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Thursday, March 30, 2017
Summary: 'Strangers Into Citizens' campaign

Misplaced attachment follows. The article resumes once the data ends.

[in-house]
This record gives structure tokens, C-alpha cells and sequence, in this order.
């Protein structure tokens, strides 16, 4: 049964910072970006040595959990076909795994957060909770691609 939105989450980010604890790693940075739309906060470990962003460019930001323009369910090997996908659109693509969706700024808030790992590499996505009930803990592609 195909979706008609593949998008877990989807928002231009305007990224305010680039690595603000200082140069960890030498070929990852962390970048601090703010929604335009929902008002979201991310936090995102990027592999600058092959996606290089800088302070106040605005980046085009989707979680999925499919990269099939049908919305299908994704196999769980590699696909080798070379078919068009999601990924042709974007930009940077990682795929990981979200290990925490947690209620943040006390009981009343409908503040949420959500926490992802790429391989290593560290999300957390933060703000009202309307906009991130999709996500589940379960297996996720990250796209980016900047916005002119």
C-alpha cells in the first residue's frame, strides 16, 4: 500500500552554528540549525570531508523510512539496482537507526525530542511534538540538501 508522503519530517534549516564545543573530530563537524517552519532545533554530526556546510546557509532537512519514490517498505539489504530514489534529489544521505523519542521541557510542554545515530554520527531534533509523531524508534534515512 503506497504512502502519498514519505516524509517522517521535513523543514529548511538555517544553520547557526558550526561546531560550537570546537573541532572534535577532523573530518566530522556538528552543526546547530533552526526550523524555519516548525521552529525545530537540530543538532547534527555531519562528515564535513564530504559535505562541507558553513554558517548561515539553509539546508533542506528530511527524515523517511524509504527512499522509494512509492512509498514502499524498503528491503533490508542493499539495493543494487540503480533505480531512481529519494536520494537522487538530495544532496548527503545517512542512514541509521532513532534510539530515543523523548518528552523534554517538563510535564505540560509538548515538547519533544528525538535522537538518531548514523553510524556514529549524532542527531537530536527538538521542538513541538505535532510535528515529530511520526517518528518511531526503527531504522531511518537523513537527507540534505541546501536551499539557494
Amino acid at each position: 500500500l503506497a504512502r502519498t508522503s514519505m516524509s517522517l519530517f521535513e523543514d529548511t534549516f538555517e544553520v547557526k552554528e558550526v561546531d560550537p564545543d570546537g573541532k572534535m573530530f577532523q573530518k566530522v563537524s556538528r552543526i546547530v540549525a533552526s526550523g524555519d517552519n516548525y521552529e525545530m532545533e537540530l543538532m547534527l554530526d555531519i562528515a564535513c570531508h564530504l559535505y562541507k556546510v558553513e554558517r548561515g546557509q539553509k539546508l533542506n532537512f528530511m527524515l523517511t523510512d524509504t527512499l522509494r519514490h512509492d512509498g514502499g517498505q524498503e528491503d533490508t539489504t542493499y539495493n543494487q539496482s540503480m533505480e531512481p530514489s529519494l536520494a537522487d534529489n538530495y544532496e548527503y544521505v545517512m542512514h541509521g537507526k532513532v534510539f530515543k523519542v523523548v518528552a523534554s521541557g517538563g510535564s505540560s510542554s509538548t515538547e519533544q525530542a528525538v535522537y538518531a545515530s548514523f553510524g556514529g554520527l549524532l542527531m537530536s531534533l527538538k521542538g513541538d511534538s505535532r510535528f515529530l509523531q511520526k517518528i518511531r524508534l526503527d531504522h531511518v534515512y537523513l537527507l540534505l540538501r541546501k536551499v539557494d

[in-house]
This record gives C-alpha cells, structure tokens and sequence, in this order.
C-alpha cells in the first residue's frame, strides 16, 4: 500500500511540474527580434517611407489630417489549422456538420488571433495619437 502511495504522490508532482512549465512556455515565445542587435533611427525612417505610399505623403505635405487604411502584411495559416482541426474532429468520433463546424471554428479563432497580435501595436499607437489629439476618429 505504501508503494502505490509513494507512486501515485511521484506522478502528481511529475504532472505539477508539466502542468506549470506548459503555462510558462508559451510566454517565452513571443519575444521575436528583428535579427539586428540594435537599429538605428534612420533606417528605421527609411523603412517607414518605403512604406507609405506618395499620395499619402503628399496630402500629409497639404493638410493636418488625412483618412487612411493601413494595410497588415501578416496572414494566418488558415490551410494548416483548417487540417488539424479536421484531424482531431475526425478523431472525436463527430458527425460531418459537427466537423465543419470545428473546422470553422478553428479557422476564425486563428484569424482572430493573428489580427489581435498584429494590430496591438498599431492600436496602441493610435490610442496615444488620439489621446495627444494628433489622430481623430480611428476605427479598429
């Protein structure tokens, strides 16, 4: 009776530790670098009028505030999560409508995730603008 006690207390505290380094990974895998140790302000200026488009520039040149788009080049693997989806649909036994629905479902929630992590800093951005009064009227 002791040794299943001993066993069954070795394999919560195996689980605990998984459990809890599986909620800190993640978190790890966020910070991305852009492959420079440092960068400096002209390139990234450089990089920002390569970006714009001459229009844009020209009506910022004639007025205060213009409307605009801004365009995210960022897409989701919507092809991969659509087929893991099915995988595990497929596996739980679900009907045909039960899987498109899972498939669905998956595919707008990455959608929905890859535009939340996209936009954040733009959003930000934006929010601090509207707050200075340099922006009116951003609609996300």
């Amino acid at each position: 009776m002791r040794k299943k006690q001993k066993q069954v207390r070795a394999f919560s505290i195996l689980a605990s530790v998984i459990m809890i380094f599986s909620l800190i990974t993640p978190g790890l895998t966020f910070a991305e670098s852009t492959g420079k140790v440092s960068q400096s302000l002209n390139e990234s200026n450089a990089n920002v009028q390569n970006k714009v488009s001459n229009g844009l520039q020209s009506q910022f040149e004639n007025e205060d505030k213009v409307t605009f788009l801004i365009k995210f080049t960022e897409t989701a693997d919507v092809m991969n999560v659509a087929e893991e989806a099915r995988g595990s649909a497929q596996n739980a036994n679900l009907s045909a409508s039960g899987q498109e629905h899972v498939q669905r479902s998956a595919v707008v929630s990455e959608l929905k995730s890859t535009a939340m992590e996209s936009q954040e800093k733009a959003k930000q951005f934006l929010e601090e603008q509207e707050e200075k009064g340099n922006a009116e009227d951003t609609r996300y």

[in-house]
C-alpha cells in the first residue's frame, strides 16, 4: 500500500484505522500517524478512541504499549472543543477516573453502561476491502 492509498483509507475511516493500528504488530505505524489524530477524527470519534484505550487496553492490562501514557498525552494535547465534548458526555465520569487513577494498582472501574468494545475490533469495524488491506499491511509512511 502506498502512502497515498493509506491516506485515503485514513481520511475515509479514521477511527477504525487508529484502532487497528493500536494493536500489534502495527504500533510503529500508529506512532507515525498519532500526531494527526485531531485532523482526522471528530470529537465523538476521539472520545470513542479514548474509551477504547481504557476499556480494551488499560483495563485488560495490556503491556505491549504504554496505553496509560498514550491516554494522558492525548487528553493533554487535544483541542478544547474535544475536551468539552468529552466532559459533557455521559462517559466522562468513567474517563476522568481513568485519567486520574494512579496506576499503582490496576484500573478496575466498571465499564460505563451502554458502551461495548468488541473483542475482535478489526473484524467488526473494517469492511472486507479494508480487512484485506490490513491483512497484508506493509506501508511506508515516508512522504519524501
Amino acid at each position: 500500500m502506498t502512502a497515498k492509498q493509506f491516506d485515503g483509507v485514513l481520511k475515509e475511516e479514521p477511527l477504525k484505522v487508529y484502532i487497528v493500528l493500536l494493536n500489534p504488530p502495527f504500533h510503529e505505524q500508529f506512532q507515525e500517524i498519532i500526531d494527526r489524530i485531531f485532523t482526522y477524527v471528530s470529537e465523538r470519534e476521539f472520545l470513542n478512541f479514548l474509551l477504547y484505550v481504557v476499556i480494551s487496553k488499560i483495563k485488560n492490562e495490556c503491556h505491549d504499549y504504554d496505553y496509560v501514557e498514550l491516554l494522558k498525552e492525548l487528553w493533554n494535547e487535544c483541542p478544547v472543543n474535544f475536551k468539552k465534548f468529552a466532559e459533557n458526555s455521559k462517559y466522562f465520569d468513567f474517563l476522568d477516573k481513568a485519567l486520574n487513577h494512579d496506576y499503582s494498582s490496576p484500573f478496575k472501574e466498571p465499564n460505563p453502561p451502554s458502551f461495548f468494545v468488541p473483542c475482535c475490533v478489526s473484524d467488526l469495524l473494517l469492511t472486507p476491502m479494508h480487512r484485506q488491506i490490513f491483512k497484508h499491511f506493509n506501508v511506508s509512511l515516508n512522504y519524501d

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¬†In the light of the Von Hugel report into the Catholic Church and migrants, the following is a brief summary of the 'Strangers into Citizens' campaign by the Citizen Organising Foundation (an alliance of faith and community organizations in London and Birmingham) whose best known "chapter" is Telco in East London. The campaign was partly inspired by Cardinal Cormac Murphy-O'Connor's call for regularization at last year's 1 May Mass for Migrant workers at Westminster Cathedral. The campaign is supported by the Mayor of London, the Green Party, and increasing number of MPs and businesses. STRANGERS INTO CITIZENS is a campaign by the country's largest alliance of civic institutions for a pathway into citizenship for undocumented migrants who have made new lives in the UK. The Citizens Organising Foundation (COF) believes the case for an "earned amnesty" is compelling, on humanitarian, economic, fiscal and administrative grounds; and is busy building an alliance of citizens calling on Government to implement a one-off "earned amnesty" law as part of its overhaul of the UK's immigration policy. FACING FACTS There are between 300,000 and 500,000 irregular migrants in Britain - a combination of refused asylum seekers and visa overstayers. Many of them are here to stay, either because they are afraid to go back, or do not want to go back because they have jobs and livelihoods in the UK. Many use false documents; they pay taxes and contribute to economic growth. Or they are asylum-seekers prevented from working who are asking for the dignity of being allowed to do so. We believe that those who have been here for four or more years should be admitted to a two-year pathway to citizenship during which they demonstrate their capacity to work and contribute to the UK's economy and society. The alternative is no alternative. The Home Office admits that at the current rate of deportations, it would take 25 years to remove hundreds of thousands of irregular migrants, and cost billions of pounds. Nor ≠ if it were possible - would it make any sense to do so: as economists, the CBI and the TUC agree, continued migration is vital to meet skills shortages and is responsible for our current low-inflation growth. A report by the National Crime Intelligence Service has summarised the total loss to the Exchequer from unpaid tax and NI contributions to be as much as £3.3 billion ≠ enough to build 132 schools or 13 hospitals. The extra fiscal revenue from regularization would result in a net gain to the Exchequer of between £500m to £1bn, according to estimates by the Institute of Public Policy Research (IPPR). Maintaining the current policy is causing chaos, distress, bureaucratic logjams and misery on a large scale. Hardworking people are criminalized, honest people turned into liars. The law, which is out of sync with reality, is being abused. Thousands of people are living and working in the dark, subject to exploitation, unaccountable to the law and beyond its protection. The underground economy is growing. It is time for a one-off reform of the law ≠ a simple, practical measure that would liberate good people from limbo and allow them to take their place as law-abiding citizens in our nation. Other European countries have carried out similar regularization measures (sometimes called "amnesties") as a way of closing the gap between law and reality. Spain, Italy, Greece, the Netherlands and Germany have all introduced some form of wide-ranging regularization in the past few years ≠ each measure has been different, and geared to the particular needs of each nation. We believe it is time now for the UK to do the same. CONTROLLING OUR BORDERS, RESPECTING MIGRANTS There needs to be an element of deterrence in our immigration policy: a country has the right to regulate its borders. An amnesty with too generous provisions could have a green-light effect ≠ hence our four-year minimum criterion. There is no longer a deterrent effect in criminalizing people who are hard-working, honest and conscientious, who pay taxes and contribute to society, and who have put down roots in the UK. Forcing them to live beyond the law does not make our borders stronger but brings the law into disrepute. People-traffickers, drug traffickers, international criminals and terrorists are hard to track down because of the large numbers in the underground economy. Regularization will help to expose these undesirables, enabling the immigration authorities to concentrate resources on removing them. Regularization is not, therefore, an "opening" of Britain's borders, but a humanitarian, sensible, practical way of dealing with the consequences of more than a decade of immigration. Regularization would also be of great benefit to our beleaguered asylum process, clearing at a stroke the huge backlog of cases dating back to the late 1990s. The measure would bring relief and hope to thousands left destitute or in limbo, freeing up their energies and gifts to the benefit of the economy. CREATING CIVIC SPACE FOR POLITICAL ACTION Despite authoritative public policy reports promoting the idea, the political parties are reluctant publicly to discuss the idea. Many politicians fear that by allowing discussion of this pragmatic measure, they will look soft on the issue. STRANGERS INTO CITIZENS is, above all, a public-opinion campaign aimed at making the issue part of the national conversation. Our growing alliance of faith, business and public-sector bodies ≠ as well as MPs - is providing evidence of broad civic support for an earned amnesty, creating the political space for Government to act. On 7 May 2007, following a service at Westminster Cathedral, we will show that the measure has strong civic backing in a march to Parliament Square. THE BENEFITS OF REGULARIZATION A one-off, time-limited, "earned amnesty" for migrants has many advantages. It recognises the dignity of human beings who have made new lives in Britain; extends and reinforces the rule of law; levels the playing-field for low-paid workers; enables businesses to employ legally the labour it needs; recognises the role that migrants already play in society; ensures that tens of thousands of British workers receive the protection of the law; shrinks the black economy; free up billions of pounds in taxes for the Exchequer; enables local authorities to plan better; solves the expensive, inhuman delay in processing old asylum claims; builds a more cohesive British society; and turns outlaws into neighbours ≠ "strangers into citizens" - in the best British tradition of pragmatism and justice. For more information see